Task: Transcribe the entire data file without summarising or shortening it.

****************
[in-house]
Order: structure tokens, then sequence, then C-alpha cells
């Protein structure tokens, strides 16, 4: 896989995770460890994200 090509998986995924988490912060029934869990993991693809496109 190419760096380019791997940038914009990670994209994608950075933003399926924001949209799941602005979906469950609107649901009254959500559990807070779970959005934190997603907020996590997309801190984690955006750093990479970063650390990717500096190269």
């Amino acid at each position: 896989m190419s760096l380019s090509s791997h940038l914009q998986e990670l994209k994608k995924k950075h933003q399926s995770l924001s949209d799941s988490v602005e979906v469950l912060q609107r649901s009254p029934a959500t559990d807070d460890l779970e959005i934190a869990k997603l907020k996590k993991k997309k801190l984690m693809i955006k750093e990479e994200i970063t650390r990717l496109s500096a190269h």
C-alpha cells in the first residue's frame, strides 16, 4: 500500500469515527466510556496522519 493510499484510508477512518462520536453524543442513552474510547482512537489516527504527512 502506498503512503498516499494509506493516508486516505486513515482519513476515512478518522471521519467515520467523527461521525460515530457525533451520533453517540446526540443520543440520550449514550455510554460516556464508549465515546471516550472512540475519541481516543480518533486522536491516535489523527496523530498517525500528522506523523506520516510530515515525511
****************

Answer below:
[in-house]
Order: structure tokens, then sequence, then C-alpha cells
């Protein structure tokens, strides 16, 4: 896989995770460890994200 090509998986995924988490912060029934869990993991693809496109 190419760096380019791997940038914009990670994209994608950075933003399926924001949209799941602005979906469950609107649901009254959500559990807070779970959005934190997603907020996590997309801190984690955006750093990479970063650390990717500096190269």
């Amino acid at each position: 896989m190419s760096l380019s090509s791997h940038l914009q998986e990670l994209k994608k995924k950075h933003q399926s995770l924001s949209d799941s988490v602005e979906v469950l912060q609107r649901s009254p029934a959500t559990d807070d460890l779970e959005i934190a869990k997603l907020k996590k993991k997309k801190l984690m693809i955006k750093e990479e994200i970063t650390r990717l496109s500096a190269h």
C-alpha cells in the first residue's frame, strides 16, 4: 500500500469515527466510556496522519 493510499484510508477512518462520536453524543442513552474510547482512537489516527504527512 502506498503512503498516499494509506493516508486516505486513515482519513476515512478518522471521519467515520467523527461521525460515530457525533451520533453517540446526540443520543440520550449514550455510554460516556464508549465515546471516550472512540475519541481516543480518533486522536491516535489523527496523530498517525500528522506523523506520516510530515515525511